The copy we are selling is similar to the one pictured above.
Side One: Mint Minus to Mint Minus Minus
Side Two: Mint Minus to Mint Minus Minus
- This outstanding pressing boasts solid Double Plus (A++) sound or close to it from start to finish - exceptionally quiet vinyl too
- We were specifically listening for richness, sweetness, warmth and intimacy on Doc's vocals, and this pressing gave us all those qualities in abundance
- If you own the veiled, opaque, recessed, ambience-challenged Cisco remaster, you are in for a treat - our Hot Stamper is none of those things!
- 5 stars: "Southbound was a pivotal record for Doc Watson... it demonstrated that Watson was capable of more than just dazzling interpretations of folk songs, but that he could also write excellent original material and rework new country songs in a fascinating manner."
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Folks, if you made the mistake of buying the Cisco Heavy Vinyl reissue of this album that came out in the early 2000s, you are in for treat. Instead of Doc and his band mates playing from behind a thick curtain at the back of your sound room, they can now be heard where they should have been all along: front and center between your speakers!
The difference between a truly outstanding vintage pressing and a modern mockery of analog could not be more striking. We never got around to putting the Cisco pressing in our Hall of Shame (300+ strong!). There are just not enough hours in the day...
This vintage Vanguard pressing has the kind of Tubey Magical Midrange that modern records can barely BEGIN to reproduce. Folks, that sound is gone and it sure isn't showing signs of coming back. If you love hearing INTO a recording, actually being able to "see" the performers, and feeling as if you are sitting in the studio with the band, this is the record for you. It's what vintage all analog recordings are known for -- this sound.
If you exclusively play modern repressings of vintage recordings, I can say without fear of contradiction that you have never heard this kind of sound on vinyl. Old records have it -- not often, and certainly not always -- but maybe one out of a hundred new records do, and those are some pretty long odds.
What the Best Sides of Southbound Have to Offer Is Not Hard to Hear
- The biggest, most immediate staging in the largest acoustic space
- The most Tubey Magic, without which you have almost nothing. CDs give you clean and clear. Only the best vintage vinyl pressings offer the kind of Tubey Magic that was on the tapes in 1966
- Tight, note-like, rich, full-bodied bass, with the correct amount of weight down low
- Natural tonality in the midrange -- with all the instruments having the correct timbre
- Transparency and resolution, critical to hearing into the three-dimensional studio space
No doubt there's more but we hope that should do for now. Playing the record is the only way to hear all of the qualities we discuss above, and playing the best pressings against a pile of other copies under rigorously controlled conditions is the only way to find a pressing that sounds as good as this one does.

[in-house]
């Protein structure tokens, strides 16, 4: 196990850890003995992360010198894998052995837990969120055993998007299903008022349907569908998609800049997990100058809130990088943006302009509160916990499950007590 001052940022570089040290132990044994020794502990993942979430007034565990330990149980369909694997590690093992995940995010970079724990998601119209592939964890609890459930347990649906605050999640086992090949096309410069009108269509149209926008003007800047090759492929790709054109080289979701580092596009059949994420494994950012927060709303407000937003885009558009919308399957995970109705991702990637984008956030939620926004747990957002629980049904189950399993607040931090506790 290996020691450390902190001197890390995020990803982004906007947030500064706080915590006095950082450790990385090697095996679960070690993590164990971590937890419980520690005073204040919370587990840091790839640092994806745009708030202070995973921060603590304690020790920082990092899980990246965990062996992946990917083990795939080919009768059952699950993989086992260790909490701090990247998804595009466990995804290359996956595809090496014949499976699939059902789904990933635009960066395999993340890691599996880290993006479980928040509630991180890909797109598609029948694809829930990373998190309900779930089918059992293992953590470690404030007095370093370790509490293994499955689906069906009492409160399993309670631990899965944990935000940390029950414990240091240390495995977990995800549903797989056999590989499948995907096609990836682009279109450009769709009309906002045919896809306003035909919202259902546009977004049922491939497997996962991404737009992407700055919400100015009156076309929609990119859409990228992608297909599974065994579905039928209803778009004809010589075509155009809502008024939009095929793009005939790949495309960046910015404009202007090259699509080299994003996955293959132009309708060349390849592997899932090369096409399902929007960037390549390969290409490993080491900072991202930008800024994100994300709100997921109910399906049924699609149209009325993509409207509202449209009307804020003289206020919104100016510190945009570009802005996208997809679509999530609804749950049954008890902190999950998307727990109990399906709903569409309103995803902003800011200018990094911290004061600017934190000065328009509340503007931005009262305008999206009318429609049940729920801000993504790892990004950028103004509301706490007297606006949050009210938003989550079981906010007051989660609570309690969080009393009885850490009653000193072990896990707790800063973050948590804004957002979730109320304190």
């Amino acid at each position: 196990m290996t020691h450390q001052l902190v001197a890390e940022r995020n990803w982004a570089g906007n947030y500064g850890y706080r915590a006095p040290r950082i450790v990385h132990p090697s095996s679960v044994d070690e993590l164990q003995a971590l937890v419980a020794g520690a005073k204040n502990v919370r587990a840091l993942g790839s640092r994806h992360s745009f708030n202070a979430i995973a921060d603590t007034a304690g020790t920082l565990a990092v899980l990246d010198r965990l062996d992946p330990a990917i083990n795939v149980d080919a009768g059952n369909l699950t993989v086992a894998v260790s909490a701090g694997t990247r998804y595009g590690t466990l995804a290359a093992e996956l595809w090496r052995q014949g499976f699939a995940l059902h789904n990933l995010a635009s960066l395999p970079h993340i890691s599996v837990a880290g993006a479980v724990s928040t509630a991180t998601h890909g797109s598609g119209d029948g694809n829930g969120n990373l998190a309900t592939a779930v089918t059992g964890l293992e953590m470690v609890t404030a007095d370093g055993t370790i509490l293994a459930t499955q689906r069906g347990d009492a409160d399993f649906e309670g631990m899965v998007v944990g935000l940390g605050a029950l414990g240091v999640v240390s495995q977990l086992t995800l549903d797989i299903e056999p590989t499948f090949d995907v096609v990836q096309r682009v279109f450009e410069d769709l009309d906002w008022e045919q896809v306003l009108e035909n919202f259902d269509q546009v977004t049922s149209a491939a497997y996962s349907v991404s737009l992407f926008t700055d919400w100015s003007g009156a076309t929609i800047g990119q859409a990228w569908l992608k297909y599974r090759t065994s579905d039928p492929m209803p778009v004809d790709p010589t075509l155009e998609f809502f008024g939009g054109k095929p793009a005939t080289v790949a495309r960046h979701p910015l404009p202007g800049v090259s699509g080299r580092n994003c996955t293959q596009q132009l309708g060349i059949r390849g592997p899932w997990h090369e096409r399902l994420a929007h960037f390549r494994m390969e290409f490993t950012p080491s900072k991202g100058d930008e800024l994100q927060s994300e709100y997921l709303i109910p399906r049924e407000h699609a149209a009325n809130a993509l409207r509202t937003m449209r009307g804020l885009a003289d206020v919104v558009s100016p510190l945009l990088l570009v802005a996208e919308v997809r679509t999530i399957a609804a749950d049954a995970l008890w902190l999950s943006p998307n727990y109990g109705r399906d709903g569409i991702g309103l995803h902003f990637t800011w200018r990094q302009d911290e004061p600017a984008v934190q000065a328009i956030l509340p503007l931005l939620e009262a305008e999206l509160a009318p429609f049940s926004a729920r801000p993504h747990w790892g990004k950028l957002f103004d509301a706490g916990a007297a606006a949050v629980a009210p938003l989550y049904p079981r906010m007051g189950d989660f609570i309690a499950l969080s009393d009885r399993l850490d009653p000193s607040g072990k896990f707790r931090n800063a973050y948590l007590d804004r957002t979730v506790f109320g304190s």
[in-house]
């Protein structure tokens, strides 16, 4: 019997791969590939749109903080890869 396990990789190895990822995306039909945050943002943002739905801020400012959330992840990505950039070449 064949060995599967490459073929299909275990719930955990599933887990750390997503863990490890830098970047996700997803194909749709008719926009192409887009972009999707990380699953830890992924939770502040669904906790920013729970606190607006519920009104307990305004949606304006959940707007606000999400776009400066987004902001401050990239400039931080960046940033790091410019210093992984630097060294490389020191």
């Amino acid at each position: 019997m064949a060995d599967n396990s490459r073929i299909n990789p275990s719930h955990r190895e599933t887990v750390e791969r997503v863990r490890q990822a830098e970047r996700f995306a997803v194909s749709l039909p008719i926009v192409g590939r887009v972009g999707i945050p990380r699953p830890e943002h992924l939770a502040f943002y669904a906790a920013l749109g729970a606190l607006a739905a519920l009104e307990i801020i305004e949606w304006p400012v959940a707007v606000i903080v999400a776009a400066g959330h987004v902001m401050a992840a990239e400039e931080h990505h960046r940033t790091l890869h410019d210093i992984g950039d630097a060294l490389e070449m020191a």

What We're Listening For on Southbound
- Energy for starters. What could be more important than the life of the music?
- Then: presence and immediacy. The vocals aren't "back there" somewhere, lost in the mix. They're front and center where any recording engineer worth his salt would put them.
- The Big Sound comes next -- wall to wall, lots of depth, huge space, three-dimensionality, all that sort of thing.
- Then transient information -- fast, clear, sharp attacks, not the smear and thickness so common to these LPs.
- Tight punchy bass -- which ties in with good transient information, also the issue of frequency extension further down.
- Next: transparency -- the quality that allows you to hear deep into the soundfield, showing you the space and air around all the instruments.
- Extend the top and bottom and voila, you have The Real Thing -- an honest to goodness Hot Stamper.
Doc Watson – guitar, harmonica, vocals
Merle Watson – guitar
John Pilla – guitar
Russ Savakus – double bass
Mint Minus Minus and maybe a bit better is about as quiet as any vintage pressing will play, and since only the right vintage pressings have any hope of sounding good on this album, that will most often be the playing condition of the copies we sell. (The copies that are even a bit noisier get listed on the site are seriously reduced prices or traded back in to the local record stores we shop at.)
Those of you looking for quiet vinyl will have to settle for the sound of other pressings and Heavy Vinyl reissues, purchased elsewhere of course as we have no interest in selling records that don't have the vintage analog magic of these wonderful recordings.
If you want to make the trade-off between bad sound and quiet surfaces with whatever Heavy Vinyl pressing might be available, well, that's certainly your prerogative, but we can't imagine losing what's good about this music -- the size, the energy, the presence, the clarity, the weight -- just to hear it with less background noise.
- Walk On Boy
- Blue Railroad Train
- Sweet Georgia Brown
- Windy And Warm
- Call Of The Road
- Tennesse Stud
- That Was The Last Thing On My Mind
- Little Darling Pal Of Mine
- Nothing To It
- Riddle Song
- Never No More Blues
- Nashville Pickin
AMG 5 Star Rave Review
Southbound was a pivotal record for Doc Watson. Upon its 1966 release, it demonstrated that Watson was capable of more than just dazzling interpretations of folk songs, but that he could also write excellent original material and rework new country songs in a fascinating manner. Southbound also marked the recorded debut of Merle Watson, Doc's astonishingly talented son.